Do you remember John Cleese? This video from 1991, which I watched last night instead of writing a post, features him and his thoughts on creativity. Cleese, you may remember is famous for his work with Monty Python, and if you can, watch the whole video. It’s worthwhile not just for his delivery, but also for his practical advice. And after all, who doesn’t want to be a bit more creative?
If you only have 10 minutes, here he is again in 2009 brushing up the theme.
Cleese describes creativity not as talent, but a modus operandi. He distinguishes between two modes of operation.
First, is the closed mode, which is our normal daily attitude, which repesents work, errands, family, friends and social media all of which are simultaneously competing for our attention.
The second is the open mode in which exploration is the main objective and goal. Kids call it playtime, the mode where creativity blossoms. To implement a new idea or concept, both modes are necessary. Once a creative thought or insight occurs the open state has to give way to the closed one to implement the new idea or concept without hesitation or doubt.
To enter the open mode can be difficult. Life usually get in the way.
According to Cleese there are 5 elements to help set the stage for the open mode:
1. Creating space: Make room (physical and mental) to explore. Cleese calls it setting up a space/time oasis.
2. Time (quantitative) : Set aside an hour and half or so with unobstructed time. No phone, no email, no interruptions. There needs to be a clear separation between your daily tasks and “open mode time”. Nobody gets creative in front of a computer.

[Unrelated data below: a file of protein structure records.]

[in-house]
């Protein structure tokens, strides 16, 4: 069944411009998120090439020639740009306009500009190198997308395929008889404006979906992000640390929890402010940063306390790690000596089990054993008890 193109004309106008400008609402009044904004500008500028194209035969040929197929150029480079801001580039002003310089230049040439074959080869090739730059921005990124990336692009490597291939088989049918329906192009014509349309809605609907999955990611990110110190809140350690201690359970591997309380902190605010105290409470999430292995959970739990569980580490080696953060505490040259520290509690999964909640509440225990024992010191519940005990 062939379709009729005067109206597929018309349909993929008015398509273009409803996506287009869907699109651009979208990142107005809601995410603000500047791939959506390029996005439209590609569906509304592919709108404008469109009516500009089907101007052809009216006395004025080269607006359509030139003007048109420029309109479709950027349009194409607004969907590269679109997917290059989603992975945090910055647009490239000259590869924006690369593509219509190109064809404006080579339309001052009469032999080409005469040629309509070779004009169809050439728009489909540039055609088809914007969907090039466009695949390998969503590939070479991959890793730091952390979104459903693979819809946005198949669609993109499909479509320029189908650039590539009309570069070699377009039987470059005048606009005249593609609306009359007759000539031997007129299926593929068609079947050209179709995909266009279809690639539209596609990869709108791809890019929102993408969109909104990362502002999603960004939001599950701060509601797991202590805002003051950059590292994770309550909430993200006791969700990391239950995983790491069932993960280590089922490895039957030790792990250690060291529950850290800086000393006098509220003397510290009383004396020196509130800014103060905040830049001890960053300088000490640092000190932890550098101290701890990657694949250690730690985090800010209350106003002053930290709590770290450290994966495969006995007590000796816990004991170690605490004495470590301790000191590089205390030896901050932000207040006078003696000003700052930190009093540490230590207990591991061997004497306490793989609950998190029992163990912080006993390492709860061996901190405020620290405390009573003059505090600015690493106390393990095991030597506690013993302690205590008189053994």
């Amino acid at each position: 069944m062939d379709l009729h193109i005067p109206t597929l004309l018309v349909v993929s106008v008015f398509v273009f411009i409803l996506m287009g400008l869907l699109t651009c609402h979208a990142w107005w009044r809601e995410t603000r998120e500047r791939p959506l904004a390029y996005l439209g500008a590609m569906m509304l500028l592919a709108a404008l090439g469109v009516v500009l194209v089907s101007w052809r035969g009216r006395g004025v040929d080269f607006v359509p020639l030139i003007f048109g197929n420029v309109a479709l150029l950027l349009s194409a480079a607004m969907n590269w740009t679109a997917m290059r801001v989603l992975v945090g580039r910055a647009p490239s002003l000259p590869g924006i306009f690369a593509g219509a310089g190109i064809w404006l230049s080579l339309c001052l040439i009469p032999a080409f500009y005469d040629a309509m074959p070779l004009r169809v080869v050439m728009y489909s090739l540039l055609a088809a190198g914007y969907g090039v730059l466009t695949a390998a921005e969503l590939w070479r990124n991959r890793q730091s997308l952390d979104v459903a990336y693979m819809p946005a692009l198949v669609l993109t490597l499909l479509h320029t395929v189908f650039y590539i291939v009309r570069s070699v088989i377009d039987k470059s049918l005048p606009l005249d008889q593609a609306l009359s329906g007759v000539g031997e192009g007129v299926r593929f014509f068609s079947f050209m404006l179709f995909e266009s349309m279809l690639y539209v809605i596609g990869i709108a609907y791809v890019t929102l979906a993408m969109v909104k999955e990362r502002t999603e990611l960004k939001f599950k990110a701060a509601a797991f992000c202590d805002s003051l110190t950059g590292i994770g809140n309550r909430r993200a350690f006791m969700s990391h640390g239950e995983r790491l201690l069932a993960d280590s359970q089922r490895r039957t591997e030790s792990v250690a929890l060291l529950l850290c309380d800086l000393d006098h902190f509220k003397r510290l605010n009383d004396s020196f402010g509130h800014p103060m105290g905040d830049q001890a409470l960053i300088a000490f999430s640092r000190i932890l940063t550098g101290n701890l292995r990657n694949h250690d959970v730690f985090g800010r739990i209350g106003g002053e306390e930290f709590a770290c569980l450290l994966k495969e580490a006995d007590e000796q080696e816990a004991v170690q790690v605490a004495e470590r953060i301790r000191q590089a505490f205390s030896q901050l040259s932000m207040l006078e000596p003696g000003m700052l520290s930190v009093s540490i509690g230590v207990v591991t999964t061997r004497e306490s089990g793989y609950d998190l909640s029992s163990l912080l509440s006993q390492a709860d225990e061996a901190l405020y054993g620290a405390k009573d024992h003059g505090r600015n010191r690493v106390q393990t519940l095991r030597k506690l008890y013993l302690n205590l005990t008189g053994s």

3. Time (qualitative): Wait for the mind to calm down (which can take up to 30 minutes or longer you may know this from meditation or trying to get to sleep at night) and stop your mind’s chattering, if that’s possible. It can be hard in the beginning, but the mind does get quiet faster over time. Think about something interesting like two juxtaposed concepts and explore how they connect. Ponder until your time is running out. If something occurs, great, if not, don’t worry. Wait or sleep over it.
Good ideas often need time to “incubate” below the threshold of awareness. Cleese also warns off getting get rid of the discomfort of not having an answer/solution right away. He says that the most creative people are prepared to tolerate the discomfort of “not knowing” longer than other people. In other words, don’t grab the first creative idea or insight that comes to mind. Wait on it and even more creative ideas could follow. I thought that this is crucial.
4. Confidence: Don’t let the fear of failure get into the way. Don’t expect anything to happen. Play and experiment without aiming for a result. I find that the hard one. We are all taught to view “play time” as losing, or worse wasting time and are always concerned with setting and reaching goals.
5. Humor: Humor is a fast way to change from the closed mode into the open one.
The lecture is peppered with Cleese’s usual humor and the end memorable when he explains how and why creative people pose a threat to the establishment.
I will take his advice to heart this week and spend less time in front of the computer and more in my own space/time sanctuary.